Paris, June 11, 2003 – ICC’s Corporate Governance website moved into top gear today with up-to-the-minute coverage of developments of vital interest to companies across the world.
Stories include moves by the European Commission to set new rules billed as “a model for the rest of the world” as well as a report from New Delhi about controversial new government proposals to strengthen the role of independent directors.
Also on the site is an account of the implications for Australian companies of new disclosure rules introduced by the Australian stock exchange and a report under a London dateline about heightened public interest in boardroom pay – and the repercussions for companies.
With more than 8,000 member companies in over 140 countries, ICC is the largest, most representative private sector association in the world. It is represented in the U.S. by the United States Council for International Business (USCIB), its American national committee based in New York.
From Manila comes a story on efforts by the Asian Development Bank and the OECD to bring about swift improvements in corporate governance across Asia. An OECD White Paper just issued maintains that the most serious corporate governance challenge facing the Asian region is the “exploitation of non-controlling shareholders”.
The ICC Corporate Governance website was introduced a year ago with a mission to assist companies, and especially small and medium-sized enterprises, in achieving the highest standards of corporate governance. At the same time, it seeks to keep abreast of relevant government and private sector initiatives.
Taking over as the site’s editor is Australian writer and broadcaster Colin Chapman, a former Director of Television for the Financial Times. In the last 18 months, Mr Chapman has been course director on financial and political reporting for the Commonwealth Press Union, the British Council, and USIS. He has also acted as a visiting lecturer at the University of Beijing, where among other subjects he lectured on corporate governance.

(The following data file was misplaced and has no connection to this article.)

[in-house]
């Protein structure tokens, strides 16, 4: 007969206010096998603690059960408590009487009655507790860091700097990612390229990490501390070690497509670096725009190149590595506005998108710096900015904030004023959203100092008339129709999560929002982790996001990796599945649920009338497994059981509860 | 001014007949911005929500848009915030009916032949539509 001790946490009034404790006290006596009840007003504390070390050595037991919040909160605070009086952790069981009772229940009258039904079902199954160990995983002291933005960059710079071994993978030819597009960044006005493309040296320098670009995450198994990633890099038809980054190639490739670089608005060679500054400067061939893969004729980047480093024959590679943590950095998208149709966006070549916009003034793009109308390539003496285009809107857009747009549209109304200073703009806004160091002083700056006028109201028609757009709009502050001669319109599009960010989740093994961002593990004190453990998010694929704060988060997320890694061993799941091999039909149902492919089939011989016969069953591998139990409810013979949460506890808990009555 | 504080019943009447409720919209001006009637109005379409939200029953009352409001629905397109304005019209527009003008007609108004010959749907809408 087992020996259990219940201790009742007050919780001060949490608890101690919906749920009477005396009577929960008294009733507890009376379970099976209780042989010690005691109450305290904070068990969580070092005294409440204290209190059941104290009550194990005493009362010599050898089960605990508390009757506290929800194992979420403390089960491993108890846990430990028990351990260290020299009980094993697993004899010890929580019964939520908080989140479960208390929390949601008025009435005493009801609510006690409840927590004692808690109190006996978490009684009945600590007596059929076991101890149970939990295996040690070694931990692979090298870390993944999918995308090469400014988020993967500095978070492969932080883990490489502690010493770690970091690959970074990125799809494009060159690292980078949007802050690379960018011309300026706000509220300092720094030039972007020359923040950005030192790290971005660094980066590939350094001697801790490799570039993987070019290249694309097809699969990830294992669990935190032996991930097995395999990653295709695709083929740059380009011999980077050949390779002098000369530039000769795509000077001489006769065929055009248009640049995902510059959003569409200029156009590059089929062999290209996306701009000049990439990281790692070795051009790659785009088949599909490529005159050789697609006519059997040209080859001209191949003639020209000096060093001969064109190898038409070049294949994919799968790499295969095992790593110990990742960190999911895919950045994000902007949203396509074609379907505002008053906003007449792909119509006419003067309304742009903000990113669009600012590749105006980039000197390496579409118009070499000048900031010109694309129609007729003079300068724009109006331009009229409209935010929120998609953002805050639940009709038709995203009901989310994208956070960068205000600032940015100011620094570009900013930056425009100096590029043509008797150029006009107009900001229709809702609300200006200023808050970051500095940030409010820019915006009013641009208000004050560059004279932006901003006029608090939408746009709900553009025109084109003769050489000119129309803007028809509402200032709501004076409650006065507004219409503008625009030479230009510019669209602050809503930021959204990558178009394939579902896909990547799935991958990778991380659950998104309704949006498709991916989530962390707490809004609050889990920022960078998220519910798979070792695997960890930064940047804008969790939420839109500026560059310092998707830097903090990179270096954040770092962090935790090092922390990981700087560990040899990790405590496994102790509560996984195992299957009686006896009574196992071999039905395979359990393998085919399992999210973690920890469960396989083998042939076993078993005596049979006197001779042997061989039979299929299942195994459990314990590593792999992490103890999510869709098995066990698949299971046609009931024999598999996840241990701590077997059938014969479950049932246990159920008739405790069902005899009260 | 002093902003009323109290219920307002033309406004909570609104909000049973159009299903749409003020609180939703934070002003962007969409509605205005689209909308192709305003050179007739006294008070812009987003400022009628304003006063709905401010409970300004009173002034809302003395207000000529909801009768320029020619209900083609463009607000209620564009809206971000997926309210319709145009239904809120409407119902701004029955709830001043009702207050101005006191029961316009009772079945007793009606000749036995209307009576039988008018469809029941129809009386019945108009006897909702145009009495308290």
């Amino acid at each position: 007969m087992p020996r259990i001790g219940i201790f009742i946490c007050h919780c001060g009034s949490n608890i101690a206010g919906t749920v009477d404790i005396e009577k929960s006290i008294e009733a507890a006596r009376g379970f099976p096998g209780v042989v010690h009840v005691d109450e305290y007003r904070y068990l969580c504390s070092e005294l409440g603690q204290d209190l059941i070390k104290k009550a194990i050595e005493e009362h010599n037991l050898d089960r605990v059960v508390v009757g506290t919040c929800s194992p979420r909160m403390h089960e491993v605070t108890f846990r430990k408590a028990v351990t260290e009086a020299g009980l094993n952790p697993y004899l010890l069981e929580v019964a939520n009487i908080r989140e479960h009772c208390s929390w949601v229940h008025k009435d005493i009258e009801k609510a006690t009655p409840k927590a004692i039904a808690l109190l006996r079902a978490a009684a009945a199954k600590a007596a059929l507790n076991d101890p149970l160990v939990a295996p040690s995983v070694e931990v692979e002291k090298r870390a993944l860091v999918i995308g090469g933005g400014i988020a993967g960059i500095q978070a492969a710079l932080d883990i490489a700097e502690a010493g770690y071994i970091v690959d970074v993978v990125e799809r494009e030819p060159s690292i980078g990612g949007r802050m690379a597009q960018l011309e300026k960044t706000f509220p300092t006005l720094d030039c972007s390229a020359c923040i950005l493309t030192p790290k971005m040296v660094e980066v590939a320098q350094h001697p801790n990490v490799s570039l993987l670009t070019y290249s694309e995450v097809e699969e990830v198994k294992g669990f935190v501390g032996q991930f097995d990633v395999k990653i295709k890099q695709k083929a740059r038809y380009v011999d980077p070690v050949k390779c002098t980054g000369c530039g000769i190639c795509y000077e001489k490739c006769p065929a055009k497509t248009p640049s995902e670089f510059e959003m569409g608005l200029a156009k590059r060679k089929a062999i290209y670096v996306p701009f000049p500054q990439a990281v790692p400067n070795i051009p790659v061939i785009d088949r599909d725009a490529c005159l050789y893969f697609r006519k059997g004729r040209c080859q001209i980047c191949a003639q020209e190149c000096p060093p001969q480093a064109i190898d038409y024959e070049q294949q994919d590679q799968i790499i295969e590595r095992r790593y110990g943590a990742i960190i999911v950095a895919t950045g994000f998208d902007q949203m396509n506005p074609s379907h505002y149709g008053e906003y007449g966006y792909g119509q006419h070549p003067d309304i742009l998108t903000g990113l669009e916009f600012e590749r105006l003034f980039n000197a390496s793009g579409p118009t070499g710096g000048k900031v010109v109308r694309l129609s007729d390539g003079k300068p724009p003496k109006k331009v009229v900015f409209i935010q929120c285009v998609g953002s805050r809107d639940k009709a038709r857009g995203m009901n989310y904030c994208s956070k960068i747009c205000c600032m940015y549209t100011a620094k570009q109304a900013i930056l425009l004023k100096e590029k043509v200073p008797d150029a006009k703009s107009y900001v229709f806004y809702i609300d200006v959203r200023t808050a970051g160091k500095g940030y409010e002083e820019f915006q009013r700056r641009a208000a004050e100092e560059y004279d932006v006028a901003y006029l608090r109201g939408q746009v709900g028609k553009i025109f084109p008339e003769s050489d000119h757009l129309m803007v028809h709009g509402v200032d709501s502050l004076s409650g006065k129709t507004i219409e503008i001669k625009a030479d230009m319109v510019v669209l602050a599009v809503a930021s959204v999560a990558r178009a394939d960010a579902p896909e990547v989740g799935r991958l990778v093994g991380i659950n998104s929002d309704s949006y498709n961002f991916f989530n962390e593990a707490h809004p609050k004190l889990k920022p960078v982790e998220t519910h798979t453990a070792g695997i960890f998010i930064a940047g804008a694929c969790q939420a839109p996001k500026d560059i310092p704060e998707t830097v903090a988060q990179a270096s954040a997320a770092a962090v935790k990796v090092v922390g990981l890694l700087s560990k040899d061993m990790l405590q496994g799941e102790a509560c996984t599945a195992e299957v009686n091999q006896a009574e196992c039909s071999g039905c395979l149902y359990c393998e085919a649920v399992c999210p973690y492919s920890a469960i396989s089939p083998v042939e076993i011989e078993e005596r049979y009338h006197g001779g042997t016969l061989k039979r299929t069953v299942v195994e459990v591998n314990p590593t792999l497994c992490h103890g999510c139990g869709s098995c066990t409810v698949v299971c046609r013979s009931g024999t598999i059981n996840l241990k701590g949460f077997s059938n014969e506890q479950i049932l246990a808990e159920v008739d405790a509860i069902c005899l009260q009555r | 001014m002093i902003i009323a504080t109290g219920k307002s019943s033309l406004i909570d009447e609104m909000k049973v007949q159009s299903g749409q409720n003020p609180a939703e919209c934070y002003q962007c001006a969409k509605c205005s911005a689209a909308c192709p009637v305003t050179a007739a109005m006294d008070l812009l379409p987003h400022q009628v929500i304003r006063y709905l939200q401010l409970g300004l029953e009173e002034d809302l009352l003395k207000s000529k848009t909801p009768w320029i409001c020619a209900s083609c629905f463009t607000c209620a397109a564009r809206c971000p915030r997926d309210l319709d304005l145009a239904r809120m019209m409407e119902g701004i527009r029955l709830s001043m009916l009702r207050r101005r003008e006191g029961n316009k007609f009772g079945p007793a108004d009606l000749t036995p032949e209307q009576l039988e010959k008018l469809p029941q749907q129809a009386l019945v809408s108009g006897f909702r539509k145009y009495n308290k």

Julian Kassum, site manager, said: “The site takes a strong ‘how to’ approach and will be especially useful to companies that are overhauling their corporate governance provisions.”
One of the big issues that will shortly be analysed in a full-length feature is whistle-blowing, and safeguards for employees who draw attention to irregularities.
USCIB promotes an open system of global commerce. Its membership includes some 300 leading U.S. companies, professional services firms and associations whose combined annual revenues exceed $3 trillion. As American affiliate of the leading international business and employers organizations, USCIB provides business views to policy makers and regulatory authorities worldwide and works to facilitate international trade.
Bryce Corbett, ICC Communications
(011-33-6) 20-47-32-52 or firstname.lastname@example.org
Jonathan Huneke, USCIB Communications
(212) 703-5043 or email@example.com